2. Thanks for this – it needed saying.

    One thing that worries me is that, during interviews about this on the radio, I have heard people say that, rather than survivors of abuse carrying on the ‘witchhunt’, they should go to the police with ‘concrete evidence’, without having this questioned by the interviewer. It is obvious that the abuser will not have provided their victims with evidence – so how can anyone do this? Surely anyone who says ignorant and dangerous things like this needs to be challenged over such comments on the spot.

    And on one news report there was an interview with a middle aged, male survivor, who said that the important man who allegedly raped him told him he would kill him if he ever told. He had still not disclosed the man’s name – and that’s a long time to be scared – but there was no mention of support/protection being provided where necessary to help him bring his abuser to justice.

  3. The media rush to try to discredit Steven Messham is sickening and I’m glad you’ve blogged about this. Survivors need to be supported and believed.

    There’s one more thing, though: the equally unseemly rush to exonerate Lord McAlpine is premature. There are many things about Steven Messham’s ‘retraction’ that do not make sense and attributing ‘mistaken identity’ to a police error may be oversimplifying. We cannot know what pressure Mr Messham is under but he must know he is in danger. In fact, he is not the only victim to have named Lord McAlpine, as the Mirror has reported:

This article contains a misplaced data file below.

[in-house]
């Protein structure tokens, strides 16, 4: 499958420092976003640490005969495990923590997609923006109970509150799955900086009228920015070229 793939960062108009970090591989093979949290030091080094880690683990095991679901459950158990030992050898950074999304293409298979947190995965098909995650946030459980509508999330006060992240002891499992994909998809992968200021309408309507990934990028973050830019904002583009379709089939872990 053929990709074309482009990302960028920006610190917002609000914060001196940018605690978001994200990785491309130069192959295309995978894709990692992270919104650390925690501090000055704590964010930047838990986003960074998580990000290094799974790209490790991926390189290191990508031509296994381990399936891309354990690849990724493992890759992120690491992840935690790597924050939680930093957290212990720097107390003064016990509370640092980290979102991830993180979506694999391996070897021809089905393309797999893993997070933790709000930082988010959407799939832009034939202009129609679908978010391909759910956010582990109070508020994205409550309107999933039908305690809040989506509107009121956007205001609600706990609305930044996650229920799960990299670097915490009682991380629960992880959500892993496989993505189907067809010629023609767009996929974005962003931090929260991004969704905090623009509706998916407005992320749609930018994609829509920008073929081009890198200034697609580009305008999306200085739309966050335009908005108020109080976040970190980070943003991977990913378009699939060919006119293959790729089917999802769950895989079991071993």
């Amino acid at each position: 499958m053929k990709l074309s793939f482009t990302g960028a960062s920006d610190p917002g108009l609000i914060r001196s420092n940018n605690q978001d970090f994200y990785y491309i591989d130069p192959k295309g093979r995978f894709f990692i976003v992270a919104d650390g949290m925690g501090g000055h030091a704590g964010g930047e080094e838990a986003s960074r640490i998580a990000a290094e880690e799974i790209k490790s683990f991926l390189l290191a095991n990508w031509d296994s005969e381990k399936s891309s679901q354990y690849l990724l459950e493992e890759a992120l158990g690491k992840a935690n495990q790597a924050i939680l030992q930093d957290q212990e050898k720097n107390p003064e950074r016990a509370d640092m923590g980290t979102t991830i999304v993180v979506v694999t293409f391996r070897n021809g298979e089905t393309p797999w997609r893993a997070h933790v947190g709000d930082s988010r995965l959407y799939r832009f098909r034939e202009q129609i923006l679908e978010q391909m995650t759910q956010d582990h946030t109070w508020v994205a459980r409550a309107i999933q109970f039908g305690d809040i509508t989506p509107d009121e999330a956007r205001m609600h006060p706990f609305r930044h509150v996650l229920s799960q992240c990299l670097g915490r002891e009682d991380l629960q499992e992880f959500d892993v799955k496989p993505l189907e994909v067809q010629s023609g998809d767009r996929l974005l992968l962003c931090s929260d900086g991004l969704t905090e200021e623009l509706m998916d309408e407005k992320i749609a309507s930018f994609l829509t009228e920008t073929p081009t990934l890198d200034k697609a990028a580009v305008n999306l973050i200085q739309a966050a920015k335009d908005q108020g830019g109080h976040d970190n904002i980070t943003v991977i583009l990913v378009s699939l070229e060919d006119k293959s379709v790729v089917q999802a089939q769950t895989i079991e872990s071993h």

So, there are at least two other victims who all named the same man. Did they all make the same ‘mistake’? If it was the police who wrongly suggested the name, how could that be? It seems the other two victims to have named McAlpine have since ‘disappeared’ or died in suspicious circumstances.

    The media spin seems to be that Lord McAlpine is being confused with his cousin, Jimmie McAlpine, who lived in the area and died in 1991, 6 years before the Waterhouse inquiry. If so, why was there a need to redact this name (of a dead man) from the inquiry? More to the point, why was the Jillings report pulped due to ‘concerns over libel’? Dead men do not sue, as far as I’m aware. Dead men also do not issue threats or cause victims to ‘disappear’. Also, why would the police refuse to follow up on an allegation against a dead man? Not like them to turn down an easy ‘collar’, is it? No need even for a trial, just ‘case solved’. Unless the man happens to be very powerful and isn’t dead.

    One further thought: Is there some kind of media McAlpine exclusion principle, whereby no two McAlpines are allowed to be in the same place and only one McAlpine is allowed to be a paedophile?

  4. Thank the Lord for insightful bloggers. It’s appalling what the mudstream media propaganda moguls are trying to do by focusing inward while at the same time, protecting the monsters with their blarney, vitriol and balderdash rhetoric.

    We need good folk like you to continue writing with vision, quality and constantly seeking for the truth and the real story. No spin involved with caring for our children and holding those accountable for abusing our cherished ones while morons stand idly by letting them get away with it.

    It disgusts me to the pit of my stomach what MSM are trying to do.

    All I can say is stay angry, girl!